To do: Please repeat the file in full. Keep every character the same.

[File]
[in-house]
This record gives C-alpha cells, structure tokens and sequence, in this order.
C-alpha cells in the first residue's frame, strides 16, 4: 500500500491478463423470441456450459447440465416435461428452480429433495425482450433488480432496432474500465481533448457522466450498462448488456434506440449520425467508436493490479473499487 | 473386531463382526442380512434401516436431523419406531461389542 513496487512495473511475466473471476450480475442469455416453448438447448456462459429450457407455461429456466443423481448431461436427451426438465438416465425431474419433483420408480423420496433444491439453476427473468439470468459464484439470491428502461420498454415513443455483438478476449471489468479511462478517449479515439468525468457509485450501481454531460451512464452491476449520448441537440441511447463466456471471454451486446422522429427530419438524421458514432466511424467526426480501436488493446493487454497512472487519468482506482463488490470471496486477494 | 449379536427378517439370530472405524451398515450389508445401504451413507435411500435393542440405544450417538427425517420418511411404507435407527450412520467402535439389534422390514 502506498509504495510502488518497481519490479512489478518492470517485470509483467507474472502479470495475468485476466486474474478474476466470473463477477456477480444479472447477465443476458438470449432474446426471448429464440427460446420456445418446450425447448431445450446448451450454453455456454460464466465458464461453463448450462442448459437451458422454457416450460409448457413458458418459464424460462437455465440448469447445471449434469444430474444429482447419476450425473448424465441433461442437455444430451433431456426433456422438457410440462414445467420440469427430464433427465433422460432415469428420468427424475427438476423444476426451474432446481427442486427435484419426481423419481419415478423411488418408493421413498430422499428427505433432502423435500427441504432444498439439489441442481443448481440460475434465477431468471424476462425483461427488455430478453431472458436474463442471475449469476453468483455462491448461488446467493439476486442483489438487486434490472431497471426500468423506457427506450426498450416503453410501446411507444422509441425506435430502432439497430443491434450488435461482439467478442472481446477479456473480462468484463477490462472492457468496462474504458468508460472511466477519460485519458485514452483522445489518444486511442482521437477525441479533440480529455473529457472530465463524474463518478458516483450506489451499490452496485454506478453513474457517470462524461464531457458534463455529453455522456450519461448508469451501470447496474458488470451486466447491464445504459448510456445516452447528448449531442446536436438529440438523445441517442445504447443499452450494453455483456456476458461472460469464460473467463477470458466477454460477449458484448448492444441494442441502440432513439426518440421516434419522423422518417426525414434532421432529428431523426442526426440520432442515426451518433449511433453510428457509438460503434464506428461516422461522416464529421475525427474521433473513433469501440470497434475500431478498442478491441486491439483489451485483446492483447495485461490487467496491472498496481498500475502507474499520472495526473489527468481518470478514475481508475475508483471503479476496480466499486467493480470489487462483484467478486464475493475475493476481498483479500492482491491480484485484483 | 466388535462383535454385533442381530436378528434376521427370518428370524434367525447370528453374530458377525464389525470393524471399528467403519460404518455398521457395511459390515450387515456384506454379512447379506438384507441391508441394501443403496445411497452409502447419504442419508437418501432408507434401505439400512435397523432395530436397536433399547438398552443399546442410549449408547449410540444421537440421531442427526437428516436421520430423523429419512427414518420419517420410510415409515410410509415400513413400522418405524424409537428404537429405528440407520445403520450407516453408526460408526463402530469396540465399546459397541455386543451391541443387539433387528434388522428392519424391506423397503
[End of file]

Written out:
[in-house]
This record gives C-alpha cells, structure tokens and sequence, in this order.
C-alpha cells in the first residue's frame, strides 16, 4: 500500500491478463423470441456450459447440465416435461428452480429433495425482450433488480432496432474500465481533448457522466450498462448488456434506440449520425467508436493490479473499487 | 473386531463382526442380512434401516436431523419406531461389542 513496487512495473511475466473471476450480475442469455416453448438447448456462459429450457407455461429456466443423481448431461436427451426438465438416465425431474419433483420408480423420496433444491439453476427473468439470468459464484439470491428502461420498454415513443455483438478476449471489468479511462478517449479515439468525468457509485450501481454531460451512464452491476449520448441537440441511447463466456471471454451486446422522429427530419438524421458514432466511424467526426480501436488493446493487454497512472487519468482506482463488490470471496486477494 | 449379536427378517439370530472405524451398515450389508445401504451413507435411500435393542440405544450417538427425517420418511411404507435407527450412520467402535439389534422390514 502506498509504495510502488518497481519490479512489478518492470517485470509483467507474472502479470495475468485476466486474474478474476466470473463477477456477480444479472447477465443476458438470449432474446426471448429464440427460446420456445418446450425447448431445450446448451450454453455456454460464466465458464461453463448450462442448459437451458422454457416450460409448457413458458418459464424460462437455465440448469447445471449434469444430474444429482447419476450425473448424465441433461442437455444430451433431456426433456422438457410440462414445467420440469427430464433427465433422460432415469428420468427424475427438476423444476426451474432446481427442486427435484419426481423419481419415478423411488418408493421413498430422499428427505433432502423435500427441504432444498439439489441442481443448481440460475434465477431468471424476462425483461427488455430478453431472458436474463442471475449469476453468483455462491448461488446467493439476486442483489438487486434490472431497471426500468423506457427506450426498450416503453410501446411507444422509441425506435430502432439497430443491434450488435461482439467478442472481446477479456473480462468484463477490462472492457468496462474504458468508460472511466477519460485519458485514452483522445489518444486511442482521437477525441479533440480529455473529457472530465463524474463518478458516483450506489451499490452496485454506478453513474457517470462524461464531457458534463455529453455522456450519461448508469451501470447496474458488470451486466447491464445504459448510456445516452447528448449531442446536436438529440438523445441517442445504447443499452450494453455483456456476458461472460469464460473467463477470458466477454460477449458484448448492444441494442441502440432513439426518440421516434419522423422518417426525414434532421432529428431523426442526426440520432442515426451518433449511433453510428457509438460503434464506428461516422461522416464529421475525427474521433473513433469501440470497434475500431478498442478491441486491439483489451485483446492483447495485461490487467496491472498496481498500475502507474499520472495526473489527468481518470478514475481508475475508483471503479476496480466499486467493480470489487462483484467478486464475493475475493476481498483479500492482491491480484485484483 | 466388535462383535454385533442381530436378528434376521427370518428370524434367525447370528453374530458377525464389525470393524471399528467403519460404518455398521457395511459390515450387515456384506454379512447379506438384507441391508441394501443403496445411497452409502447419504442419508437418501432408507434401505439400512435397523432395530436397536433399547438398552443399546442410549449408547449410540444421537440421531442427526437428516436421520430423523429419512427414518420419517420410510415409515410410509415400513413400522418405524424409537428404537429405528440407520445403520450407516453408526460408526463402530469396540465399546459397541455386543451391541443387539433387528434388522428392519424391506423397503